Chlorella researcher, Dr. Leon DeSeblo had a big vision. Years past his 100 birthday, Dr. DeSeblo pursued this vision tirelessly with his research. And
He - and many other researchers - hoped that this green superfood could easily solve the problem of world hunger. One scientist projected that a thousand-acre chlorella plot could produce an unbelievable 10,000 tons of protein in a year.  Dr. DeSeblo often ate a strict diet of chlorella for 5 or 6 weeks at a time in order to test the feasibility of depending solely on this tiny powerpack for food.
Despite its promise, chlorella didn't work out as the answer to world hunger. As chlorella cultivators well know, it's not as simple as originally thought to grow and process high quality, contaminant-free chlorella. Growing low cost, clean, optimally nutritious chlorella on a small scale is still a challenge.
Nonetheless, Dr. DeSeblo's vision lives on - albeit in new forms. Sun Chlorella USA is working with the homeless shelter, Midnight Mission, in Los Angeles to introduce chlorella as a simple answer to the problem of poor nutrition and hunger in this country.
Whether it's through cultivating chlorella or some other green food, we can all contribute towards building the world's food security. How? By planting a garden.
It doesn't matter if it's just a window box of herbs, a tiny plot behind your house, a bed in a community garden or a ten acre farm. Each of us can grow a little something to eat. And by doing so, we can each help to build a more diverse and sustainable food supply chain.
Planting A Garden Gives You More Than Just Great Food
I have to admit, I'm a little spoiled. Living in northern California - just a couple hours from some of the best farming country in the world - it's easy for me to get fresh fruits and
But even food picked just this morning and trucked to my local farmer's market is nothing like the nutrition you can get from eating food right out of your garden. With few exceptions, the sooner you eat food after it's picked, the higher it is in nutrition.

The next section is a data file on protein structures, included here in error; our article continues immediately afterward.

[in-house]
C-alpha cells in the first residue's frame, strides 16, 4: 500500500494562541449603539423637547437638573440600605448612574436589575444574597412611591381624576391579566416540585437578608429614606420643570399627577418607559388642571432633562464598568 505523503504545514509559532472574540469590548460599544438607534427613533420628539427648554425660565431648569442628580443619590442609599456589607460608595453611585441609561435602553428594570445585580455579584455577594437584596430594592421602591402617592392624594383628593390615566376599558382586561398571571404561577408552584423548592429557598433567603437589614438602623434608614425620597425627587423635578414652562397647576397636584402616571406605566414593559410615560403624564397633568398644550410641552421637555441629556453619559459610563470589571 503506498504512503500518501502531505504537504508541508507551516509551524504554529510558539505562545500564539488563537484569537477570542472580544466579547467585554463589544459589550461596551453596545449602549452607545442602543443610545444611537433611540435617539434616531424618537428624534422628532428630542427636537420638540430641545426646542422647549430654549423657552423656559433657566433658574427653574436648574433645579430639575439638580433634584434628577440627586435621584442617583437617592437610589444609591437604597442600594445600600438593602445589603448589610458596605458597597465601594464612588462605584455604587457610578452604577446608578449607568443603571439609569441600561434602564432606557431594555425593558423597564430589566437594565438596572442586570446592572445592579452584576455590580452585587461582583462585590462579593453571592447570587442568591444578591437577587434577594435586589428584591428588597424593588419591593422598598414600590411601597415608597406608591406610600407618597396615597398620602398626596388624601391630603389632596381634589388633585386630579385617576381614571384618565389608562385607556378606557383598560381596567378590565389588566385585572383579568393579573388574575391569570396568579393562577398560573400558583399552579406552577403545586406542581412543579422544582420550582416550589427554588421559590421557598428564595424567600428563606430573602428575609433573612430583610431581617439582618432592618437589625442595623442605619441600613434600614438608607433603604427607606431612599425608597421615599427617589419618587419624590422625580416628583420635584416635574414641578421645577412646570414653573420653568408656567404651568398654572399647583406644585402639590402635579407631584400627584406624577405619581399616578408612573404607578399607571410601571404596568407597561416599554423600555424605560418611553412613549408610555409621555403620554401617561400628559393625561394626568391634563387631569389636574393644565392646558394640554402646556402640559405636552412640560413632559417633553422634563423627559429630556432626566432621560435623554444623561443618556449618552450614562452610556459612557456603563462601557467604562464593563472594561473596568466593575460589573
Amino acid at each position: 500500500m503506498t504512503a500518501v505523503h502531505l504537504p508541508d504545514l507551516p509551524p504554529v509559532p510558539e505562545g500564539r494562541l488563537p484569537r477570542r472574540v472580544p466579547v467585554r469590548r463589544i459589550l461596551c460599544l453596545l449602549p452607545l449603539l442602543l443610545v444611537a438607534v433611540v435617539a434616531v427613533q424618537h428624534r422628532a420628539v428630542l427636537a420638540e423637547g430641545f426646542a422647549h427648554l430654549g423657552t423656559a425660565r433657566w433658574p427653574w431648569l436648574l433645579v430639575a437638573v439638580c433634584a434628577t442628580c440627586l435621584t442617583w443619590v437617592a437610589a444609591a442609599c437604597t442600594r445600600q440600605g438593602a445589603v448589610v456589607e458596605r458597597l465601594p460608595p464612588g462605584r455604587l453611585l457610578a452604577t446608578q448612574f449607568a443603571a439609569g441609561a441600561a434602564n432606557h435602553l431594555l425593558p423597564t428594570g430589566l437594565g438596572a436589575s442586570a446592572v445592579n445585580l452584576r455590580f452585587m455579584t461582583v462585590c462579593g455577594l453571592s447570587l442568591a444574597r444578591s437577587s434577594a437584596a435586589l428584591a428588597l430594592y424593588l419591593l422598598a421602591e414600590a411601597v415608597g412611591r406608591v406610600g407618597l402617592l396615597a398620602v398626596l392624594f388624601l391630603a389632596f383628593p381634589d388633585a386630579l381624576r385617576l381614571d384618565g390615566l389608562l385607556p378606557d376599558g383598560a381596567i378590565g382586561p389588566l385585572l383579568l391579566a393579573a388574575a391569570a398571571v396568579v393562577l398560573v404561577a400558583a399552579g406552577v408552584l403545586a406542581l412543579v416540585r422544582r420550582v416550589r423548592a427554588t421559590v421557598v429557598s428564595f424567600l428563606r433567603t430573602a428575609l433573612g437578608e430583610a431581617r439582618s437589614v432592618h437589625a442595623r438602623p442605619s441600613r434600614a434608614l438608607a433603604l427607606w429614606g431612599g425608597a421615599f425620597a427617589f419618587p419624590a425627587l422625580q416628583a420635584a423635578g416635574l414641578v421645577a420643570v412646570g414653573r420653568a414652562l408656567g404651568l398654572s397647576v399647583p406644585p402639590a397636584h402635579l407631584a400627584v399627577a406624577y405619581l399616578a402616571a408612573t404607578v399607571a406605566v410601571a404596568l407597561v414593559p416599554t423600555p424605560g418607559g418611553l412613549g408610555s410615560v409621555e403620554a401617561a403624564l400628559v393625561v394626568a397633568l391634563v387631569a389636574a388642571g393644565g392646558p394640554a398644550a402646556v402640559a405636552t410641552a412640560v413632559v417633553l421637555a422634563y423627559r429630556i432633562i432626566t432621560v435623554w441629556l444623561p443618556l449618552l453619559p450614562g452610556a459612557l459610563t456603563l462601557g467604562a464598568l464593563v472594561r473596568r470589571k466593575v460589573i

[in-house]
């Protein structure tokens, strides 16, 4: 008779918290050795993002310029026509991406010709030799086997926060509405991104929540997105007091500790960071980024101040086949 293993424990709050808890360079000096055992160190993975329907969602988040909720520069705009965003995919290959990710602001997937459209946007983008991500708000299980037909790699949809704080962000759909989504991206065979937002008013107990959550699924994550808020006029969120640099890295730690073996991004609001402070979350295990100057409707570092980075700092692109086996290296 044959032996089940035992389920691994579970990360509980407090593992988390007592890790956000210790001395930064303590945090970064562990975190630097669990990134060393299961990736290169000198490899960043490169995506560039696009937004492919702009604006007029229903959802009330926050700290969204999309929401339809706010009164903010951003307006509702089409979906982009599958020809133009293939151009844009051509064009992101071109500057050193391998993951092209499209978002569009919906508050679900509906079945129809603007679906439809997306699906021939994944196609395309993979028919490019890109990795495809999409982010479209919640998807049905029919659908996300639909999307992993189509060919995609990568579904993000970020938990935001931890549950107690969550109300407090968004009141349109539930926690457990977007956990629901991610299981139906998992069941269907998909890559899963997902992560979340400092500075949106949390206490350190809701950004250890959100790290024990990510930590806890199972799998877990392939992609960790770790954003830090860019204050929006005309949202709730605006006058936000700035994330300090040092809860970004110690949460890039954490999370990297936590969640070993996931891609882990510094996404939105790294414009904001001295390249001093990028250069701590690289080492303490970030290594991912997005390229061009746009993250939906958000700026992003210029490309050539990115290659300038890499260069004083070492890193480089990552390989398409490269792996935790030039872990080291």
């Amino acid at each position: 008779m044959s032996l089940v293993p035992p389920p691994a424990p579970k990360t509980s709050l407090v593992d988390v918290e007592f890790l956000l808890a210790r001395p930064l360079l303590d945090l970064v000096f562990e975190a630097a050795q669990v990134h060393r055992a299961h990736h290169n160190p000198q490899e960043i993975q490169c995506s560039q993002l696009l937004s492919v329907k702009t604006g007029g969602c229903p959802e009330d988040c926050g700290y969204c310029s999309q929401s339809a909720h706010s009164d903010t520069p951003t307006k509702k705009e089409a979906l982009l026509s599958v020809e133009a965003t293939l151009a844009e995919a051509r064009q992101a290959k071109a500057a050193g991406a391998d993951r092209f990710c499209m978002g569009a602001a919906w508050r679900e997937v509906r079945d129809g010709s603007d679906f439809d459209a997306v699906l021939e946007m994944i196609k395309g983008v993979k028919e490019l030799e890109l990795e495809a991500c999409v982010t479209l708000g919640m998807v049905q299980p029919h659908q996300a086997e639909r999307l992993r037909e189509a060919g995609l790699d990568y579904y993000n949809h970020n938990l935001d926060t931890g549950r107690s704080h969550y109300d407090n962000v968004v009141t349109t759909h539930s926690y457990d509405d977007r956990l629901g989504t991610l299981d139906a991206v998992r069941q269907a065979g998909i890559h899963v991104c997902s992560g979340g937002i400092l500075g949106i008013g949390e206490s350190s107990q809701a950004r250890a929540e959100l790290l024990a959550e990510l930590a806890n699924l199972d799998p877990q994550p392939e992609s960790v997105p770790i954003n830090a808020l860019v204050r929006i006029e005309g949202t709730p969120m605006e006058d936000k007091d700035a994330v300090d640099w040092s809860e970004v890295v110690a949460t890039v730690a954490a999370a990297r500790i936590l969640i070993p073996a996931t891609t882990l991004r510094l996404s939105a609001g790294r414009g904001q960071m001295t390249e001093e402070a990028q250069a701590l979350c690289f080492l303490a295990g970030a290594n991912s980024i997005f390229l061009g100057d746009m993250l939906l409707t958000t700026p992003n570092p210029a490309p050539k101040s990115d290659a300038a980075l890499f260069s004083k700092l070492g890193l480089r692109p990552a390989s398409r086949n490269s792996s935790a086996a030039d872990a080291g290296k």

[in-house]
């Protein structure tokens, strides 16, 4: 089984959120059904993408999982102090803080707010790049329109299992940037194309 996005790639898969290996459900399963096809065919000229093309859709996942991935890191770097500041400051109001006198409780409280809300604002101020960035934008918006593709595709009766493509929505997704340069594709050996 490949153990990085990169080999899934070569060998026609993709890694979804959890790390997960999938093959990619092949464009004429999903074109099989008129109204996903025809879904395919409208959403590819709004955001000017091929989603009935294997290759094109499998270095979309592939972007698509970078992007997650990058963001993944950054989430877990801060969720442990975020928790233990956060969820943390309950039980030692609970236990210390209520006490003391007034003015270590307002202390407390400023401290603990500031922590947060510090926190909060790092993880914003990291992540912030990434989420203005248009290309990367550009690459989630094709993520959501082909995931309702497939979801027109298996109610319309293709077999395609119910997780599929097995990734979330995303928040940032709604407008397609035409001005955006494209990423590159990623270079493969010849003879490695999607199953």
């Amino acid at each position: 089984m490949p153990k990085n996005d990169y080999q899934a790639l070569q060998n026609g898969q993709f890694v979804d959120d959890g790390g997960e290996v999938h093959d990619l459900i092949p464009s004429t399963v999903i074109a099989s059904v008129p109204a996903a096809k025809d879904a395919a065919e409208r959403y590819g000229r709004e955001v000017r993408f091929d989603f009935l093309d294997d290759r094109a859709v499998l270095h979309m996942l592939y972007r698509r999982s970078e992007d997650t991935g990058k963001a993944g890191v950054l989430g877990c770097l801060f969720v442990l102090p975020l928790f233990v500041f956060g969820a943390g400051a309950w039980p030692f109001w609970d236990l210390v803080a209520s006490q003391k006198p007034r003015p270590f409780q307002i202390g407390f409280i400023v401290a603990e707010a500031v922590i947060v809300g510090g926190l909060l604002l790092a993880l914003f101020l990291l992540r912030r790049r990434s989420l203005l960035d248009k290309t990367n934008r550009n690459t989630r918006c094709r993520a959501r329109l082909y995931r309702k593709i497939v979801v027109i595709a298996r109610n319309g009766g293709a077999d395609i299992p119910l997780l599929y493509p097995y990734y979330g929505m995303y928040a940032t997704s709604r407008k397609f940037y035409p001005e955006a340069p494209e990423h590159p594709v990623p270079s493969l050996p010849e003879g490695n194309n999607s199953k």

One study out of the University of California found that after just a week, vegetables can lose as much as 15-77% of their vitamin C. 
Not to mention fresher food simply tastes better!
Better yet, when you plant a garden, you can control how the food is grown. You can make sure it's non-GMO and organic. And you can choose seeds for varieties that are bred to have a higher concentration of certain vitamins and antioxidants - like beta-carotene-rich carrots.
Finally, growing your own food isn't just about the food that ends up on your plate. It contributes to your quality of life in much larger ways . . .
- When you garden, you get outside where you can breathe in the fresh air and enjoy the sunshine on your back.
- With more of us locked onto our smartphones and losing track of reality, gardening helps ground us again, literally. You can't help but build your powers of observation when you work with plants and are busy digging in the dirt
- It's a great family activity. Or a project to launch into with friends and neighbors.
- Best of all, gardening is a good way to stay active. Depending on what you're doing, gardening burns an average of 280 calories an hour. Digging, crouching, bending and pushing a wheelbarrow keeps you strong and limber.
Ready To Join The Green Revolution And Plant A Garden?
It's one thing to talk about the joys of gardening. It's another thing to face off with a plot of ground and wrangle some food from it. But don't let your doubts overwhelm you. If you're nervous about taking on a garden, remember people of all ages around the world have gardened successfully.
Don't let your gardening ambitions get beaten down by wilted lettuce or weeds.
As I said earlier, the best solutions are small scale. Start with a small plot and a few easy plants you'll know you'll love like lettuce,
Over the years, you can build on your success and expand your plot as you get more comfortable.
Don't put it off because it seems like too big an enterprise. There's never been a better time to retake control of your food and contribute to building food security in the world.
Ready to keep Dr. DeSeblo's vision alive and help bring green back to every household? Go plant a garden.
About Dr. Michael E. Rosenbaum, MD
Dr. Rosenbaum is a 35-year veteran and widely recognized pioneer in the field of nutritional medicine, alternative
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 Belasco, Warren (July 1997).
 Barrett, DM. Maximizing the nutritional value of fruits and vegetables. UC Davis website. 2007. Viewed 3/10/14 at http://ucce.ucdavis.edu/files/datastore/234-780.pdf